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PLSC 4346: Movements and Protests: Primary Resources

Using Primary Sources

Primary sources are original documents associated with past events.

A primary source is any item from the time period of the event that you're looking at. You will probably be using either social media, newspapers, NGO or government documents.

Primary sources tell the story as experienced by eyewitnesses or others near to events. These sources are invaluable to researchers because they help to depict "what actually happened," or at least what those who were there say they experienced. Primary sources can include photographs, interviews, novels, speeches, letters, statistical data, material artifacts, or treaties, all of which offer researchers evidence with which to reconstruct the past.

Some questions you may want to keep in mind when examining a primary source are:

•    When, where, and why was it written?
•    What do you know about the author's role in society? The author's worldview?
•    For whom was the document intended? What was its purpose?
•    How typical was this opinion for the period?
•    Is there evidence that corroborates the author's depiction?
•    What is the context of the document?

Search and Evaluation Strategies

  • Use good secondary sources as clues to finding primary sources.
  • Include keywords like interview, letter, archive, digital library, digital collection, newspaper when searching for primary sources. With these kinds of searches keep your keywords broader. For example, you might try "Czechoslovakia communism archive digital" in Google.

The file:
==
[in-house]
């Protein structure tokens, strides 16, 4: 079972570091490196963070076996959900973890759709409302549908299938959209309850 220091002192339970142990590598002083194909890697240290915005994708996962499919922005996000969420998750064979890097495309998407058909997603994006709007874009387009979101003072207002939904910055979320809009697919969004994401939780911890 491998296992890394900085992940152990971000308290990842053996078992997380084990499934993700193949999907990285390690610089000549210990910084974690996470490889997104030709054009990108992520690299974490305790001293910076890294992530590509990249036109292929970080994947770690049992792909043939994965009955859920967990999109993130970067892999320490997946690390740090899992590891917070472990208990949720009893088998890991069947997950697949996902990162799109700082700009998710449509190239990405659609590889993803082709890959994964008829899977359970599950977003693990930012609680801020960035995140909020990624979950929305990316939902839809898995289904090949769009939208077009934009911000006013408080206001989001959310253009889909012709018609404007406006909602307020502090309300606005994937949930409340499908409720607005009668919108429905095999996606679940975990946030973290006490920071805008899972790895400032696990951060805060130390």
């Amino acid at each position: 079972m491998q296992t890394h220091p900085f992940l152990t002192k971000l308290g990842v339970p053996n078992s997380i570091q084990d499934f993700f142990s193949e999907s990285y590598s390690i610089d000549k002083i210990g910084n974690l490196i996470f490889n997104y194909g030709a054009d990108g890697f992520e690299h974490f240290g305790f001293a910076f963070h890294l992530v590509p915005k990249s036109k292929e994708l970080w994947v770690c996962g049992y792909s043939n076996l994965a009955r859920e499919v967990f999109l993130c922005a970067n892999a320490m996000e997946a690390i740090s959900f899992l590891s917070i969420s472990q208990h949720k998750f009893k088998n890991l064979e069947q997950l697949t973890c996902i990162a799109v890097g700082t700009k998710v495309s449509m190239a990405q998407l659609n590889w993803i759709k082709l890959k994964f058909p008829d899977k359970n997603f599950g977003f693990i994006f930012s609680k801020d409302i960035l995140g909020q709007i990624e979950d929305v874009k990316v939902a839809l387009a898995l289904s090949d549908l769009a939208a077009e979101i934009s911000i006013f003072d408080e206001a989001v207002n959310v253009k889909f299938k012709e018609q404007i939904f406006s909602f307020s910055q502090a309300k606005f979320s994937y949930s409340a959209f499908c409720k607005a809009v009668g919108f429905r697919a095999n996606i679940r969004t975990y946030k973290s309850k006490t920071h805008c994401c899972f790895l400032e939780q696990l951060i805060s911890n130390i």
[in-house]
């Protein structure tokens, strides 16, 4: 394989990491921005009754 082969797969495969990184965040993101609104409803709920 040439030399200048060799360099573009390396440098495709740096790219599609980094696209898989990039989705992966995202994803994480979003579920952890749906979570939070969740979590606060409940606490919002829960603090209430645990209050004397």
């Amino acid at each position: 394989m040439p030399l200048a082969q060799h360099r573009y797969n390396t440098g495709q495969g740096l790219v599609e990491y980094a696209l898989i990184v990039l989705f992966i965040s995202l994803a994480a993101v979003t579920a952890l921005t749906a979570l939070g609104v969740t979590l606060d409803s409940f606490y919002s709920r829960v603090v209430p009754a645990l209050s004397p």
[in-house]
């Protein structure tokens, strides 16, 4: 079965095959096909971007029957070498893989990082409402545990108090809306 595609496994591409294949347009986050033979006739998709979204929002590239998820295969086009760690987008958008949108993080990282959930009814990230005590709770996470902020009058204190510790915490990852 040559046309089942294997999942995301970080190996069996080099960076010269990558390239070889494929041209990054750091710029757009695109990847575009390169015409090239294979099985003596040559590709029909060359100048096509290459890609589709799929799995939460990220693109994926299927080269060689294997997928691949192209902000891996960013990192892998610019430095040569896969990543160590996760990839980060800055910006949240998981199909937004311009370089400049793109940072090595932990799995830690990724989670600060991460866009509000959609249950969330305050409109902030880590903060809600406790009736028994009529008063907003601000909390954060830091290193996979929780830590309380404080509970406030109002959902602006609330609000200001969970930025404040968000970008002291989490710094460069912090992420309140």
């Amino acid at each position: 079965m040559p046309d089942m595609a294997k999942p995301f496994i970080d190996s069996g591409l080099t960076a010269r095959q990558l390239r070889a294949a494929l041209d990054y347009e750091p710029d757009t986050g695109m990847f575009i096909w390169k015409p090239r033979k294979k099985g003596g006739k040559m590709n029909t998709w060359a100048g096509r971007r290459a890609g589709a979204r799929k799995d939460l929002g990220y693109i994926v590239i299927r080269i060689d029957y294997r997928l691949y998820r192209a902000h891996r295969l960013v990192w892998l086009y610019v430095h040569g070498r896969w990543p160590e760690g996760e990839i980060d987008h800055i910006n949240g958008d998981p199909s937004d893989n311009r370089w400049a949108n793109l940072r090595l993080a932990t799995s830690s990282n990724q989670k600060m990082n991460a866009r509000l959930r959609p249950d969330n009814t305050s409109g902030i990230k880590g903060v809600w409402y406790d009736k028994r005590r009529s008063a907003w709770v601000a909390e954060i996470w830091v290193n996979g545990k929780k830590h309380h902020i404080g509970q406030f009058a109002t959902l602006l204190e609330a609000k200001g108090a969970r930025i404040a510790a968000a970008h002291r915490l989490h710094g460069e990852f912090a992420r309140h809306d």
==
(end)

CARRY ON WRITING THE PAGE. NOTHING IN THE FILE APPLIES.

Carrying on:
• See if your primary source has been used as a source by authoritative authors. Was it used as a source in a well regarded news organization? Are scholars citing the source? Try searching for the source in Library Search.
  • Some primary sources may include misinformation or bias, but they may still be useful to you as evidence. Be sure to know and explicitly state the context of how you are using it.

Social Media

Social media is a good resource for primary resources, however there are some challenges.

  • People communicate on private networks, delete their accounts, or delete posts. Search to see if an archival or research institution has an archive of social media from the events you are researching.
  • Beware of bots or other disinformation actors.
  • People tweet in various languages, so you need to speak the language or find an effective way to translate it.
  • A search engine like Google may or may not index the social media platform you want to search (or it may only search a short period of time).
  • Social media platforms don't always have good search tools.

Newspapers

Looking at newspaper coverage from the time period is a good way to find primary resources.

  • Look for local coverage from the region and time period you are studying, but it may not be in English.
  • Look for major newspapers in English that have international coverage.

Government Documents

Government documents and reports can be be very useful. Governments may cover an event in their territories in a different way then external organizations. 

Non-governmental organizations (NGOs)

Generally defined as: "nonprofit entities independent of governmental influence (although they may receive government funding)." 

Examples of NGOs (not a complete list):